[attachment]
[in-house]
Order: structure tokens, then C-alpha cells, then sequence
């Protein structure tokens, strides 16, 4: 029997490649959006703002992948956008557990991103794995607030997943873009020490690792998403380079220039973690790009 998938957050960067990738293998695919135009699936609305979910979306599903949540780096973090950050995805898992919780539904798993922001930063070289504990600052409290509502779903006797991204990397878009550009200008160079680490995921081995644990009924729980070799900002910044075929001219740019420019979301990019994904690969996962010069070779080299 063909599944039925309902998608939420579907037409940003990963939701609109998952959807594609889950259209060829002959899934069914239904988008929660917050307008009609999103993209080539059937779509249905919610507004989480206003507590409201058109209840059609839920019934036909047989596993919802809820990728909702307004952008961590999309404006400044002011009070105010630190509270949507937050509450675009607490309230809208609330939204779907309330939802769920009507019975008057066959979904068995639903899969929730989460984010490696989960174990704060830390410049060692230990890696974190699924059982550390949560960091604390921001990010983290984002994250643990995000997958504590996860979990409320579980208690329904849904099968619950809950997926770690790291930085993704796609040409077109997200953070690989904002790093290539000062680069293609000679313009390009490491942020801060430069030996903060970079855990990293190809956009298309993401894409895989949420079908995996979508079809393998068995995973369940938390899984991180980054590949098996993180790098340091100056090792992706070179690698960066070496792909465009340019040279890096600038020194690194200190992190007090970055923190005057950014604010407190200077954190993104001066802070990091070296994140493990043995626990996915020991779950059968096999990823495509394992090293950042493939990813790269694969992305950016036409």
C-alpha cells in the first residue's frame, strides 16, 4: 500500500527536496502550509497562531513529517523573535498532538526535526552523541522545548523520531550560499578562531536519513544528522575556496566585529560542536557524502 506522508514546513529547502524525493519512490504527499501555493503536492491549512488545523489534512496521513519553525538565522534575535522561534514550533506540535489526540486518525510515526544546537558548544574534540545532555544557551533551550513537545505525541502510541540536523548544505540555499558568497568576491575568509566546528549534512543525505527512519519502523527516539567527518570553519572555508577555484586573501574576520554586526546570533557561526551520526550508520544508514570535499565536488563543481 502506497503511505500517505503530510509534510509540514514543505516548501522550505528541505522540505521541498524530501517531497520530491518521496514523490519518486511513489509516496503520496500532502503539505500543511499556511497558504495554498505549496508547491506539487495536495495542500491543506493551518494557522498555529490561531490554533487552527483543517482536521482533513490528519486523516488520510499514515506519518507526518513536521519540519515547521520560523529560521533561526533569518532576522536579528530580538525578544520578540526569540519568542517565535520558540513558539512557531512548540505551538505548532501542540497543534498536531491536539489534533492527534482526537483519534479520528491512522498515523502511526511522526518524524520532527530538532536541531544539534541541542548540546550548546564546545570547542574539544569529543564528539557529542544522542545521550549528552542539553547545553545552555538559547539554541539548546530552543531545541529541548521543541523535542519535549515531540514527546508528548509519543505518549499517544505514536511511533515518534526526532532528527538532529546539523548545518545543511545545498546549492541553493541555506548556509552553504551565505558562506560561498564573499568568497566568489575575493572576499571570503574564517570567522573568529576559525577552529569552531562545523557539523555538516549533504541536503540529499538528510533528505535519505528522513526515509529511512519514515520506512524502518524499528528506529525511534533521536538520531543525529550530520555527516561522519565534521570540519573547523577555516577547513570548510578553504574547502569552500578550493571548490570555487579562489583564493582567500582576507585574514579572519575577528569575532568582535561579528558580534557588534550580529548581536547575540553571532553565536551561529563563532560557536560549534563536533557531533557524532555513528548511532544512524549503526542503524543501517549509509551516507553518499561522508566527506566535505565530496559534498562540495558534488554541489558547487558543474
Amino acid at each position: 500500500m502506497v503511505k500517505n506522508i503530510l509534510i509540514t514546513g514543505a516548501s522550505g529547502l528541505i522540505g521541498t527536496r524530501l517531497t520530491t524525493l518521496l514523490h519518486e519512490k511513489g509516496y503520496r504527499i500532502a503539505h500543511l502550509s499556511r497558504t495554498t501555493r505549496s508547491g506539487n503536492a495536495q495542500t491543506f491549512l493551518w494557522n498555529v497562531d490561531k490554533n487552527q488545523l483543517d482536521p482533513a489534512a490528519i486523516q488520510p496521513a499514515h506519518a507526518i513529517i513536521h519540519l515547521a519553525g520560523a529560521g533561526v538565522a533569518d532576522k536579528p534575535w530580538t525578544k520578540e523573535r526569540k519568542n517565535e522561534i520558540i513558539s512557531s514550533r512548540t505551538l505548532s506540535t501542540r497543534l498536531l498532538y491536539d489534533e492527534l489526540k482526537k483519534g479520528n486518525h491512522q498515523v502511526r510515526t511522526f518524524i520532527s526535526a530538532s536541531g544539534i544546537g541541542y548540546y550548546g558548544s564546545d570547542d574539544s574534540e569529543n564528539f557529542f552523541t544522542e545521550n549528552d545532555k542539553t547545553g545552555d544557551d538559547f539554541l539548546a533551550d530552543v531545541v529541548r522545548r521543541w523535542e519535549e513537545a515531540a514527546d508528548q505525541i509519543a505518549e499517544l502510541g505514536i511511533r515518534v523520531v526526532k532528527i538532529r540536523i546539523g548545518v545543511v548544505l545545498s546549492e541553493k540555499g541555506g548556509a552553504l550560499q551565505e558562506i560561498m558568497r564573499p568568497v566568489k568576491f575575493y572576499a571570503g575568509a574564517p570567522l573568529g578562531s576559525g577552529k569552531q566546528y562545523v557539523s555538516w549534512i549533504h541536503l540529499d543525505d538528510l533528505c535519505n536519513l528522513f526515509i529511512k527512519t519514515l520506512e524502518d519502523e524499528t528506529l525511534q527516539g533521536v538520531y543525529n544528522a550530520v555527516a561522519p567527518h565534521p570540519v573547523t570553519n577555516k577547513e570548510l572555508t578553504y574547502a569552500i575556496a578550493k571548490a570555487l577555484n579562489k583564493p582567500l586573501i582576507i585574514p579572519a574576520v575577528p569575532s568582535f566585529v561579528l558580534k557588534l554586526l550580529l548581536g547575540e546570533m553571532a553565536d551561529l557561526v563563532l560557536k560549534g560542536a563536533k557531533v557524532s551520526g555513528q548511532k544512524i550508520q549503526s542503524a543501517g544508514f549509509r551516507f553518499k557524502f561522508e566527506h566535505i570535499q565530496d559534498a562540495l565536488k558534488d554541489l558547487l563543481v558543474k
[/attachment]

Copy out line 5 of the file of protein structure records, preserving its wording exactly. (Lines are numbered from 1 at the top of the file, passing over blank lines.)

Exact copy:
Amino acid at each position: 500500500m502506497v503511505k500517505n506522508i503530510l509534510i509540514t514546513g514543505a516548501s522550505g529547502l528541505i522540505g521541498t527536496r524530501l517531497t520530491t524525493l518521496l514523490h519518486e519512490k511513489g509516496y503520496r504527499i500532502a503539505h500543511l502550509s499556511r497558504t495554498t501555493r505549496s508547491g506539487n503536492a495536495q495542500t491543506f491549512l493551518w494557522n498555529v497562531d490561531k490554533n487552527q488545523l483543517d482536521p482533513a489534512a490528519i486523516q488520510p496521513a499514515h506519518a507526518i513529517i513536521h519540519l515547521a519553525g520560523a529560521g533561526v538565522a533569518d532576522k536579528p534575535w530580538t525578544k520578540e523573535r526569540k519568542n517565535e522561534i520558540i513558539s512557531s514550533r512548540t505551538l505548532s506540535t501542540r497543534l498536531l498532538y491536539d489534533e492527534l489526540k482526537k483519534g479520528n486518525h491512522q498515523v502511526r510515526t511522526f518524524i520532527s526535526a530538532s536541531g544539534i544546537g541541542y548540546y550548546g558548544s564546545d570547542d574539544s574534540e569529543n564528539f557529542f552523541t544522542e545521550n549528552d545532555k542539553t547545553g545552555d544557551d538559547f539554541l539548546a533551550d530552543v531545541v529541548r522545548r521543541w523535542e519535549e513537545a515531540a514527546d508528548q505525541i509519543a505518549e499517544l502510541g505514536i511511533r515518534v523520531v526526532k532528527i538532529r540536523i546539523g548545518v545543511v548544505l545545498s546549492e541553493k540555499g541555506g548556509a552553504l550560499q551565505e558562506i560561498m558568497r564573499p568568497v566568489k568576491f575575493y572576499a571570503g575568509a574564517p570567522l573568529g578562531s576559525g577552529k569552531q566546528y562545523v557539523s555538516w549534512i549533504h541536503l540529499d543525505d538528510l533528505c535519505n536519513l528522513f526515509i529511512k527512519t519514515l520506512e524502518d519502523e524499528t528506529l525511534q527516539g533521536v538520531y543525529n544528522a550530520v555527516a561522519p567527518h565534521p570540519v573547523t570553519n577555516k577547513e570548510l572555508t578553504y574547502a569552500i575556496a578550493k571548490a570555487l577555484n579562489k583564493p582567500l586573501i582576507i585574514p579572519a574576520v575577528p569575532s568582535f566585529v561579528l558580534k557588534l554586526l550580529l548581536g547575540e546570533m553571532a553565536d551561529l557561526v563563532l560557536k560549534g560542536a563536533k557531533v557524532s551520526g555513528q548511532k544512524i550508520q549503526s542503524a543501517g544508514f549509509r551516507f553518499k557524502f561522508e566527506h566535505i570535499q565530496d559534498a562540495l565536488k558534488d554541489l558547487l563543481v558543474k